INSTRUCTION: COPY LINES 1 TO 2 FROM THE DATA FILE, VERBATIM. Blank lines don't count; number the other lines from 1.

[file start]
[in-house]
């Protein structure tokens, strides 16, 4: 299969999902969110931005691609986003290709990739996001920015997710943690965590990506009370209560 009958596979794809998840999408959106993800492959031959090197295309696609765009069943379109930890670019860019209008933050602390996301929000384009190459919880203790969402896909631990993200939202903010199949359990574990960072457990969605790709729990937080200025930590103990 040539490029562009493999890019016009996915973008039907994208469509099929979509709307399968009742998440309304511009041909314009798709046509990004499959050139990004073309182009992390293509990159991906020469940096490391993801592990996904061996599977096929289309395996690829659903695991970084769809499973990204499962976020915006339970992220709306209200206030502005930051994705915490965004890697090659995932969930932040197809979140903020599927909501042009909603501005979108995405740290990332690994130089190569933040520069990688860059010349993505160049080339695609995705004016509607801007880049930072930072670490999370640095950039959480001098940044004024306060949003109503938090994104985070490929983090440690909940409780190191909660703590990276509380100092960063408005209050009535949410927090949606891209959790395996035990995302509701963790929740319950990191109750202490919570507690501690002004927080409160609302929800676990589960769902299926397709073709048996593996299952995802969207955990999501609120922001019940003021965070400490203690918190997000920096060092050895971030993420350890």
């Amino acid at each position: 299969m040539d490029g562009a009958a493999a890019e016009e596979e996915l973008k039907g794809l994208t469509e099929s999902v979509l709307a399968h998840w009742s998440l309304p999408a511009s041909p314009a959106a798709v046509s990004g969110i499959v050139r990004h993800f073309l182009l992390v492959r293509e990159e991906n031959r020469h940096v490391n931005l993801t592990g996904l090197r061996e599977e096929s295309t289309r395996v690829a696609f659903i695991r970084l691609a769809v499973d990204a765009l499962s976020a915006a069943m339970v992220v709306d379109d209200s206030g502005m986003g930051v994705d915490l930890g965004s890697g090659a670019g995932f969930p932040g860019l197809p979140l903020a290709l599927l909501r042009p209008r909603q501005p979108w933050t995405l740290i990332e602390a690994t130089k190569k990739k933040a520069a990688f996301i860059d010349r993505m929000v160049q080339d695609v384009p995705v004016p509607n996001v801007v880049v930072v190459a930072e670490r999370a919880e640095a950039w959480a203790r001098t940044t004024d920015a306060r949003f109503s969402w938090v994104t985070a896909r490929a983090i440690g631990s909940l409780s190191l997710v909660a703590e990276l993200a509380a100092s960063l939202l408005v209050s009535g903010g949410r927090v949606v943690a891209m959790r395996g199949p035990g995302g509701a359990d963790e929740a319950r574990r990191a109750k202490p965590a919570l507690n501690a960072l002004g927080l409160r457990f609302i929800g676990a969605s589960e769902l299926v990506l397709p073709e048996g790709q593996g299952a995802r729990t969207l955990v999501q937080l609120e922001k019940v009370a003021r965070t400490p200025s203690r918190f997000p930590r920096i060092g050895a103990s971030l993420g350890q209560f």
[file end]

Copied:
[in-house]
């Protein structure tokens, strides 16, 4: 299969999902969110931005691609986003290709990739996001920015997710943690965590990506009370209560 009958596979794809998840999408959106993800492959031959090197295309696609765009069943379109930890670019860019209008933050602390996301929000384009190459919880203790969402896909631990993200939202903010199949359990574990960072457990969605790709729990937080200025930590103990 040539490029562009493999890019016009996915973008039907994208469509099929979509709307399968009742998440309304511009041909314009798709046509990004499959050139990004073309182009992390293509990159991906020469940096490391993801592990996904061996599977096929289309395996690829659903695991970084769809499973990204499962976020915006339970992220709306209200206030502005930051994705915490965004890697090659995932969930932040197809979140903020599927909501042009909603501005979108995405740290990332690994130089190569933040520069990688860059010349993505160049080339695609995705004016509607801007880049930072930072670490999370640095950039959480001098940044004024306060949003109503938090994104985070490929983090440690909940409780190191909660703590990276509380100092960063408005209050009535949410927090949606891209959790395996035990995302509701963790929740319950990191109750202490919570507690501690002004927080409160609302929800676990589960769902299926397709073709048996593996299952995802969207955990999501609120922001019940003021965070400490203690918190997000920096060092050895971030993420350890």